Yesterday I walked through Buttes-Chaumont, a less known area, containing one of Paris’s biggest and most beautiful parks. I wandered through a charming micro-village , Butte Bergeyre, perched high above the city. It consists of only 5 streets, the unusual houses has contrasting styles. At one point there is a wonderful view across the city, showing Sacre-Coeur on top. The Buttes-Chaumont park was commissioned by Napoleon III and Barn Haussman in 1864. It covers 25 hectares and was built by the architect Gabriel Davioud and the engineer Adolphe Alphand.
Taking the size of the park into account and the number of pathways, it was amazing to see so many people around every corner. Joggers, school groups, tourists and local business people, the latter on lunch break it seems, all enjoying the sunshine. It was a relaxing oxygen filled day, no paintings, no sculptures. Instead there were huge trees in beautiful autumn colors, lakes, streams, waterfalls, bridges and tunnels, like a fairy tale 🙂
Opera national de Paris Garnier is sometimes compared to a giant wedding cake, what a stark contrast to yesterday’s environment. This building was commissioned by Napoleon III, same as the park. Charles Garnier was the architect, construction started in 1861 and it was completed in 1875 after work was interrupted by the Prussian War and 1871 uprising.
A failed attempt to assassinate emperor Napoleon III in 1858, outside the old opera house, prompted the idea of a new safer Opera house in Paris. Garnier included a pavilion on the east side of the building, with a curved ramp leading up, so that the emperor could step out of his carriage, straight into the suite of rooms adjoining the royal opera box. Unfortunately Napoleon III died in 1873 without seeing the finished building or using this entrance. After his death this area was not further developed, interesting to see what the actual building looks like under all this grandeur.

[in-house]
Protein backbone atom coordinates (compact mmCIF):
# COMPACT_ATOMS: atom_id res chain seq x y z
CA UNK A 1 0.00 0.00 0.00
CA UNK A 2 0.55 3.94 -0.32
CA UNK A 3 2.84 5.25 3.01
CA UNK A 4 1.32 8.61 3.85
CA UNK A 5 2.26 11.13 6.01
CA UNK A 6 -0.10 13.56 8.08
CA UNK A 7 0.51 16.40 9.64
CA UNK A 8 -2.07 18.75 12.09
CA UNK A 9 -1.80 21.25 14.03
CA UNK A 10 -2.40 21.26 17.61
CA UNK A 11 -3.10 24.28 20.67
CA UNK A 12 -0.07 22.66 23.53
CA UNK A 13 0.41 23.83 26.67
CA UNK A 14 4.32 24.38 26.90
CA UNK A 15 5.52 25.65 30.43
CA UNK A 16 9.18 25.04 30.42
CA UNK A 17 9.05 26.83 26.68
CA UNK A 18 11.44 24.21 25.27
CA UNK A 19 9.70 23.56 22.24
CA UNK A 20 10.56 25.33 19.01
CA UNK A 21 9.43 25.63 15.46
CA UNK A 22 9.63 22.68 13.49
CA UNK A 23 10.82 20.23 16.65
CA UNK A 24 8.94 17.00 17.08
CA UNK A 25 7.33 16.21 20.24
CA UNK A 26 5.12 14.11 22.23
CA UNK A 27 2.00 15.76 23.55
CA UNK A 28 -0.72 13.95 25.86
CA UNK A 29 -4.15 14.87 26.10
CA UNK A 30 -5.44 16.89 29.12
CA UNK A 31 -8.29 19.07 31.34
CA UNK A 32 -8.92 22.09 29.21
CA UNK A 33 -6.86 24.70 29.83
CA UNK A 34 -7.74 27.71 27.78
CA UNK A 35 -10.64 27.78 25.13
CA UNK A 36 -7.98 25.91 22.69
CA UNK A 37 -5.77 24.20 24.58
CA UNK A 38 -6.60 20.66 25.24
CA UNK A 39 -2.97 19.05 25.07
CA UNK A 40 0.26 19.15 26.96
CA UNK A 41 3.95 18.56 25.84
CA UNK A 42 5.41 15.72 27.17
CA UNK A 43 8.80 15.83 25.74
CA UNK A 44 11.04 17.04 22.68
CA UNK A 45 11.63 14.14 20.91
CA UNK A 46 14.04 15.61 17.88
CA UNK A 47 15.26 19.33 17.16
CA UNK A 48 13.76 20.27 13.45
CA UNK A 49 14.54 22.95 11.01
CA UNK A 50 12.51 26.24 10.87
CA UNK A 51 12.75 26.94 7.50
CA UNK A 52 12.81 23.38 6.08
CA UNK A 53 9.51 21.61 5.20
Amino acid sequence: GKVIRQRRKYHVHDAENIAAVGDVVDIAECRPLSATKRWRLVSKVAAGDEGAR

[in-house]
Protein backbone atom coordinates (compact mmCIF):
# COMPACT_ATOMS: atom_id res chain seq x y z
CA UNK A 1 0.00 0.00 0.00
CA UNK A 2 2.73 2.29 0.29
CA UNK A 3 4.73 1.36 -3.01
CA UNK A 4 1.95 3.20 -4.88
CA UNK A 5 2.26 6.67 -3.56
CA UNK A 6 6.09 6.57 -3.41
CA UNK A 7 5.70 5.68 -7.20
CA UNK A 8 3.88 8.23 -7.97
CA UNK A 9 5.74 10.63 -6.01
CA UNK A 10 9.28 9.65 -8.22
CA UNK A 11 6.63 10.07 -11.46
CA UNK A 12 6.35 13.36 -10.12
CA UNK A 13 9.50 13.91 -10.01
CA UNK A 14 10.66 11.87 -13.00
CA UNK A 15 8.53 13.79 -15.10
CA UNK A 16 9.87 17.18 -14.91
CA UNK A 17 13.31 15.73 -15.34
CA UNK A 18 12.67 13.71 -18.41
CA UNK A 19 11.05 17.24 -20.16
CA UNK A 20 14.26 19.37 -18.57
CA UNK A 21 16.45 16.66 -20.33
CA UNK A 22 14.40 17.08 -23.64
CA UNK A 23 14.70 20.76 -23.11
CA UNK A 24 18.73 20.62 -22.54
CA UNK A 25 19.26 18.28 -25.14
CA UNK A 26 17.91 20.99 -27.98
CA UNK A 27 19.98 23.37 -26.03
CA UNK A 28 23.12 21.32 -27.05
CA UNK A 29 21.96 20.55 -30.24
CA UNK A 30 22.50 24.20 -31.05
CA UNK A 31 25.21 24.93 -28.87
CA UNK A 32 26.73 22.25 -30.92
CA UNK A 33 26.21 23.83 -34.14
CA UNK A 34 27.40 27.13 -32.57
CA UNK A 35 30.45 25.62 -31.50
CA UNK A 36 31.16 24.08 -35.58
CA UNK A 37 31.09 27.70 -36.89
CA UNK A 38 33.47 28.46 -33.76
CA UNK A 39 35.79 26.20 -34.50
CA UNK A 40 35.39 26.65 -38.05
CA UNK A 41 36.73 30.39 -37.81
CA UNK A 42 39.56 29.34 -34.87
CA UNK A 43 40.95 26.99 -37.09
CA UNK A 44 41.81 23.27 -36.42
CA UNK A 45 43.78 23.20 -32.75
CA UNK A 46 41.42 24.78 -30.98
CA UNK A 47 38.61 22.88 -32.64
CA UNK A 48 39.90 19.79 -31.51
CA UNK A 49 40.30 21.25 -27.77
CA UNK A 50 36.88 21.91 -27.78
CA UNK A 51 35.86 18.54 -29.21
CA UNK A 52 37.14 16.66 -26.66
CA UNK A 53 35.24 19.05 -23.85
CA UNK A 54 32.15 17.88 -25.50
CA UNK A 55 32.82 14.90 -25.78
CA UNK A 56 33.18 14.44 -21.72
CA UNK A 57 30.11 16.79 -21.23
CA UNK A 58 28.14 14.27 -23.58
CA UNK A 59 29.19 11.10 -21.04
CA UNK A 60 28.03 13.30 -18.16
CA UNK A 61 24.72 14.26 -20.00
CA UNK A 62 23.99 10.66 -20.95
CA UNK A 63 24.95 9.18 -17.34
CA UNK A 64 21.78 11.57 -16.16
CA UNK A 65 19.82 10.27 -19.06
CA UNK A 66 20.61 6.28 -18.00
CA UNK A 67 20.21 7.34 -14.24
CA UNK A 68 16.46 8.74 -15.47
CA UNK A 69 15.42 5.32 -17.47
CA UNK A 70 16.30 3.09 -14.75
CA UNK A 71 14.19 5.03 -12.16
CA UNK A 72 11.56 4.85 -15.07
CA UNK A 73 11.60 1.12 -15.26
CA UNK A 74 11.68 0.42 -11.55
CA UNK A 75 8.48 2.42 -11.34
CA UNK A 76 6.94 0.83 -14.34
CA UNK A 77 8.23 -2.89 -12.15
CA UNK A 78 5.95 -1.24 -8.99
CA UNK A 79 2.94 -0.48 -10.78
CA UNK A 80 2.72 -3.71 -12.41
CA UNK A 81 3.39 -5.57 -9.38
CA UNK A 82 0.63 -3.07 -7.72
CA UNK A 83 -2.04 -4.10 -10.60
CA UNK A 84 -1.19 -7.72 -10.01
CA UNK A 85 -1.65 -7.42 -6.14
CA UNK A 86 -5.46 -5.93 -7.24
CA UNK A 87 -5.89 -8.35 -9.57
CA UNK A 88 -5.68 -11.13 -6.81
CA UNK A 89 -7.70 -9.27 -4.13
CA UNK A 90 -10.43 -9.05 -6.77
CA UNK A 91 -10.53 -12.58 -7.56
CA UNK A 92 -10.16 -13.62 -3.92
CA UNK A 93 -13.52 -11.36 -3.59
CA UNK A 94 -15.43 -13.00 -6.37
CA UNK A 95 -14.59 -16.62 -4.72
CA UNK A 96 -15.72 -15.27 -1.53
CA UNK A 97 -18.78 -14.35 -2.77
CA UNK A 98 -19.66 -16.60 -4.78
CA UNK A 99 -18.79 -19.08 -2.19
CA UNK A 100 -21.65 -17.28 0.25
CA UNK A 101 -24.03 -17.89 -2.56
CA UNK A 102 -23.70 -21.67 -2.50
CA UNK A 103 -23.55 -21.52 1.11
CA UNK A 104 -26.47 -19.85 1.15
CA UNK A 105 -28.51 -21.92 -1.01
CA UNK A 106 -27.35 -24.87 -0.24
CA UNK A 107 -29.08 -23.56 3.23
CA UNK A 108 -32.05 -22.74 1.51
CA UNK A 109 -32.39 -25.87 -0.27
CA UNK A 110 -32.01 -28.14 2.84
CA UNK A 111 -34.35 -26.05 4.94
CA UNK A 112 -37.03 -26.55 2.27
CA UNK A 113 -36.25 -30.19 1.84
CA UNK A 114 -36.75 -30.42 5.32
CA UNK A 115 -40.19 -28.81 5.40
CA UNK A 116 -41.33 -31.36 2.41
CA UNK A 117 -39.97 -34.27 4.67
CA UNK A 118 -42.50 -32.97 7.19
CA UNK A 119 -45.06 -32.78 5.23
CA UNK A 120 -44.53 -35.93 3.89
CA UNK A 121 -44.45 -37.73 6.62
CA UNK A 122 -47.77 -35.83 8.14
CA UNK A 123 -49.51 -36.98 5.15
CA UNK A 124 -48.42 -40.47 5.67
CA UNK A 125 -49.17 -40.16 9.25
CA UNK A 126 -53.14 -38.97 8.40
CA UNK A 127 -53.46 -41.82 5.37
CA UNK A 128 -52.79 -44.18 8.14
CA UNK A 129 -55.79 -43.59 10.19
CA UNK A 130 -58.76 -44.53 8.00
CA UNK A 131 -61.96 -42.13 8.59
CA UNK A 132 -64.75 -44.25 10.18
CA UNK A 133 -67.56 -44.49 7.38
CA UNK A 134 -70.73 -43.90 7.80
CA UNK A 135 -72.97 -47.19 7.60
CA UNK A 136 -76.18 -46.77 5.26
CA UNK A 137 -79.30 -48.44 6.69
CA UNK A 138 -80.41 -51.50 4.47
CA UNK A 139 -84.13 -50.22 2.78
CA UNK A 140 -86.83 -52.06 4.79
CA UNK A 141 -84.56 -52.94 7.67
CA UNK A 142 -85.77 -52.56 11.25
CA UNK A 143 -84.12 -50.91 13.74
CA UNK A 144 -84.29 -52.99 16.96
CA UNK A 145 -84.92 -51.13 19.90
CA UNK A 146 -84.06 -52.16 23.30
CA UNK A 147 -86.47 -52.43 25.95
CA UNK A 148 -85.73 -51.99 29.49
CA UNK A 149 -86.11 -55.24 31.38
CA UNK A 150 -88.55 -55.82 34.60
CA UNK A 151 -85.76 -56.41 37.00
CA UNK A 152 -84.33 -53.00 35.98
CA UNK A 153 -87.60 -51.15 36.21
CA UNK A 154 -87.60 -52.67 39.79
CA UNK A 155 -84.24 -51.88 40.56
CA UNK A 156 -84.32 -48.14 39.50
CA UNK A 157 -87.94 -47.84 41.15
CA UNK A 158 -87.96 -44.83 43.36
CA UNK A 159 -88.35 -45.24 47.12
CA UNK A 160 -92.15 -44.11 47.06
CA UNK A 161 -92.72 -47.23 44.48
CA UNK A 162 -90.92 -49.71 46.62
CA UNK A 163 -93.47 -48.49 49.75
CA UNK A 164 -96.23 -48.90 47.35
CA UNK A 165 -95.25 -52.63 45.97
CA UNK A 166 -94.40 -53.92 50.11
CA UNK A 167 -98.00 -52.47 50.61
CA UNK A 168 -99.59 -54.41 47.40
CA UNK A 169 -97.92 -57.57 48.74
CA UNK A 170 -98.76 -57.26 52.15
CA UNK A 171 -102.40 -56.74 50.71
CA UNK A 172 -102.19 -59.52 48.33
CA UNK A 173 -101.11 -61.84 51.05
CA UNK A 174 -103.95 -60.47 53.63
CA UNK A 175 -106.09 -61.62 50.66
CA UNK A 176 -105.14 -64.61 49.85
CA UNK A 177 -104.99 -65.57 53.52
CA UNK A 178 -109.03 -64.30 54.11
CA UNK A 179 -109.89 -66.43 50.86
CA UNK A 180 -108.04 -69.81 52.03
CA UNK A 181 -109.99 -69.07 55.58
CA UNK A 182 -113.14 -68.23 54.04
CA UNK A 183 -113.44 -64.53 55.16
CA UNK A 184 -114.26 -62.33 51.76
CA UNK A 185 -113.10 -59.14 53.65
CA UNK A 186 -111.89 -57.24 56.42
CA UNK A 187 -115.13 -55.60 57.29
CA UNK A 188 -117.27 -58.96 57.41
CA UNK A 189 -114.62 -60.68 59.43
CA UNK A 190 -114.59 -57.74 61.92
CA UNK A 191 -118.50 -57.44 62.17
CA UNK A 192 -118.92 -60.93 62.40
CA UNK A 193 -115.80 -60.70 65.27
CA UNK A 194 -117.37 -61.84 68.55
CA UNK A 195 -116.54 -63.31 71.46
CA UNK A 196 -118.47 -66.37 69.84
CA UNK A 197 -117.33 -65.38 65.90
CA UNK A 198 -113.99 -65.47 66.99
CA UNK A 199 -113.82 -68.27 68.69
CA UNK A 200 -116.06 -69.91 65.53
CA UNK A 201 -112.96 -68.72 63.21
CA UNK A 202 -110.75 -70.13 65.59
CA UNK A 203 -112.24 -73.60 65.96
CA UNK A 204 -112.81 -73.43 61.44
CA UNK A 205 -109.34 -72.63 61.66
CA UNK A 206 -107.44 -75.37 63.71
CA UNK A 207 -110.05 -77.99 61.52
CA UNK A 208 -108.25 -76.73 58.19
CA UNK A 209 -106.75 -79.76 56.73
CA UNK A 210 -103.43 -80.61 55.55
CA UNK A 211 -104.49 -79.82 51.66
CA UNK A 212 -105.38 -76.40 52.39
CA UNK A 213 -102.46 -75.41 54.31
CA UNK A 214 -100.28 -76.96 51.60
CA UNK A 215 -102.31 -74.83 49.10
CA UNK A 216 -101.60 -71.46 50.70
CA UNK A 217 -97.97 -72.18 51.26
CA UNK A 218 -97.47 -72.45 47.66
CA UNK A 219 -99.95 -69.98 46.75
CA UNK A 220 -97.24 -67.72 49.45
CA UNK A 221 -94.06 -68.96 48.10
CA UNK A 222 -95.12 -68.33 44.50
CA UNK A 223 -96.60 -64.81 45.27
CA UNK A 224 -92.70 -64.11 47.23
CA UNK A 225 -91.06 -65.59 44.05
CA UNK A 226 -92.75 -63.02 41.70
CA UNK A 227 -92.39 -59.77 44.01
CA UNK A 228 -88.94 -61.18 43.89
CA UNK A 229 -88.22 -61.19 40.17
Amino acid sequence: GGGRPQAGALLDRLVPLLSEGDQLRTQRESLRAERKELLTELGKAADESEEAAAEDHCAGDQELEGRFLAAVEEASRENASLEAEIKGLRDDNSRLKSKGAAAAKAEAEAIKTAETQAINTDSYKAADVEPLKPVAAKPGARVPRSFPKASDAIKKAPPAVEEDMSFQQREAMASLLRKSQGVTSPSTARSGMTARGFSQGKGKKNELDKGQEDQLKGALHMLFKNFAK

The auditorium has seating for about 2000. The original ceiling was painted by Jules Eugène Lenepveu. Due to the gas lighting, this painting was damaged. Marc Chagall was commissioned for the new painting. This is the only jarring feature in this building, staring at you from above like a sad sick joke. The chandelier in the middle seem so small on the photo, but it is immense at a massive 7 tons!
The detail is magnificent, marble balustrades, domed ceilings covered in paintings and mosaics, cherubs and gold leaf reminds of the opulence at Versailles. Signatures were not shown on these kind of projects, but Garnier managed to incorporate his name, as well as the starting and finishing years of the building, in the ceiling of the one entrance hall. Greek mythology features in almost all the sculpting and paintings. A salamander on the side of the one staircase first covered the gas piping and now the electric wiring. It was also meant as a talisman to protect the building against fire. Underneath the building is a small lake, which provided inspiration for the phantom’s hiding place in Paul Leroux’s Phantom of the Opera. The water is used by firemen for water rescue safety training and closed to the public.
Charles Garnier was 35 years old when his proposal was selected from 170 applications. It is remarkable that he had not designed another building before this. In 1848 at the age of 23 he had won the Premier Grand Prix de Rome, as a result of this he spent a year in Rome at a French Academy. He travelled extensively after this and one could see the influence of Michelangelo in some of his designs. Although he designed another opera house in Monte Carlo, this building must be the crowning glory of his life’s work.